Switching probably is the most overlooked and undervalued part of a test system design. Great attention is spent selecting the measurement and stimulus instruments. But more often than not, the signal switching solution does not complement the instruments. It doesn’t matter how accurate the instruments are if the signals pass through a poor switch to get to them.
Engineers are familiar with test instruments because they have used them during their school years and at work testing products or debugging new designs. So it’s easy for them to select instruments for an automated test system. On the other hand, the engineers probably did not use switching in day-to-day testing and only consider it a minor component in an automated test system.
Choosing a switching system can be difficult because engineers often have little experience in test system design. They are accustomed to moving test probes by hand, carefully connecting the probes and ground clips to the UUT, and attaching cabling with the proper torque to ensure a quality connection. A good automated test system design should use the switching that best emulates what the engineer would have done when connecting instruments manually.
A common problem when implementing switching is a lack of appreciation for the potential effects of adding significant lengths of transmission lines such as cable. When making a single measurement or set of measurements with an instrument, engineers often have the test equipment and the UUT close together if for nothing more than convenience.
In an automated test system, multiple sets of measurements are made with multiple combinations of instruments. Physical-space limitations dictate that the equipment and UUT are placed farther from each other. Moreover, the addition of a switching system provides a whole other set of cabling because now the user cannot go directly from instrumentation to UUT, not to mention the length of transmission line contained within the switch system itself.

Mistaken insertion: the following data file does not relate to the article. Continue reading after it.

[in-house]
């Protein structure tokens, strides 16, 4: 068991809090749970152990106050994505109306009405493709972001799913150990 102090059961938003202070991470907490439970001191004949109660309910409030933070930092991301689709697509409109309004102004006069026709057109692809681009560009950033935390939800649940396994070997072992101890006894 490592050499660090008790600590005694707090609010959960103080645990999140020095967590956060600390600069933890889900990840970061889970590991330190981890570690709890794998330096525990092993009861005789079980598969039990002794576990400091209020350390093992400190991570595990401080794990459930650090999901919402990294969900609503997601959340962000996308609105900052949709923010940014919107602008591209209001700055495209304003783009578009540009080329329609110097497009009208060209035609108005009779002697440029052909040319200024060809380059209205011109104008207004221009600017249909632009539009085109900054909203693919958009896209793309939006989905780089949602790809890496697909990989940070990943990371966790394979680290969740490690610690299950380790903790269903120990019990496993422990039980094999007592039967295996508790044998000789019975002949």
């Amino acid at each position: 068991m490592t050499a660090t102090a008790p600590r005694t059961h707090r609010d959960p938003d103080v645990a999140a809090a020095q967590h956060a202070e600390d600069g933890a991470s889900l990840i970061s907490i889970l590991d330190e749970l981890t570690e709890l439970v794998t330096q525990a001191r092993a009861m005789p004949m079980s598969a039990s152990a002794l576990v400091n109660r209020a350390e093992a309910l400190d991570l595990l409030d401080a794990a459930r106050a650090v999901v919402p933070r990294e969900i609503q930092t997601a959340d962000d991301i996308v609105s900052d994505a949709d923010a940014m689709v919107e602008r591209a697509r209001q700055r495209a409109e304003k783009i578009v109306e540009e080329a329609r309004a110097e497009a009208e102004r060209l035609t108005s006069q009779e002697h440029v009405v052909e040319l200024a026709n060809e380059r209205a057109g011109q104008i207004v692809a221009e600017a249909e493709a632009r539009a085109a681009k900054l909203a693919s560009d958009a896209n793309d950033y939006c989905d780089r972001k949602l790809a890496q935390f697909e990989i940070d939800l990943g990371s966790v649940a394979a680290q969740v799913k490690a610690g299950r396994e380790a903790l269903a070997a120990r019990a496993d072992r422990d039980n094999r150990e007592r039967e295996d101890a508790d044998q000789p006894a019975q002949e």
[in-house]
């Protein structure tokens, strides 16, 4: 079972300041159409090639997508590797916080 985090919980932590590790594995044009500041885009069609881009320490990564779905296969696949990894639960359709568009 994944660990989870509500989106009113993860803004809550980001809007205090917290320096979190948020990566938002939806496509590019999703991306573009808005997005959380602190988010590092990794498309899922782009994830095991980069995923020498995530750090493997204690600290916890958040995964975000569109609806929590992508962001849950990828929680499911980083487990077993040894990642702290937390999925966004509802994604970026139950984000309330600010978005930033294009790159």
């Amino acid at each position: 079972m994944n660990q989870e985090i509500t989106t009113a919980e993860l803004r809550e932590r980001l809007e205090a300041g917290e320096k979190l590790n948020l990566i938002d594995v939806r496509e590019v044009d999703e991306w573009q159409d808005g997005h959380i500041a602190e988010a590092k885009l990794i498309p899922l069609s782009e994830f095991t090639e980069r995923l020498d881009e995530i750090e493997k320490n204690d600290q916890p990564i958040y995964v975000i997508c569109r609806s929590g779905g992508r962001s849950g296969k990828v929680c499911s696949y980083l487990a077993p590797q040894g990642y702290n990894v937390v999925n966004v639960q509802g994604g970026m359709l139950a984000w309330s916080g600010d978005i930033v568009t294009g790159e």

Ideally, all transmission line is lossless and has exactly the right impedance, unlimited bandwidth, and no parasitics. In practice, many limitations prevent ideal performance. Transmission lines have insertion loss, and impedance mismatch occurs at every adapter and connector interface including the switch contacts. Parasitic capacitance and inductance can limit the bandwidth and induce crosstalk between signals as well as enable coupling of noise and interference. Grounding schemes and attention to transmission-line stubs play a key role as well.
For example, Figure 1a shows a digital signal going directly from a signal generator to an oscilloscope. Figure 1b displays the same signal with a 3-ft ground wire. The waveform has significantly degraded.
As shown in Figure 1c, if the ground is forgotten or omitted for fear of ground loops, the signal loses it’s squared corners altogether. If the signal is used as part of a clocking scheme, the timing of the system may be dramatically affected if not lost.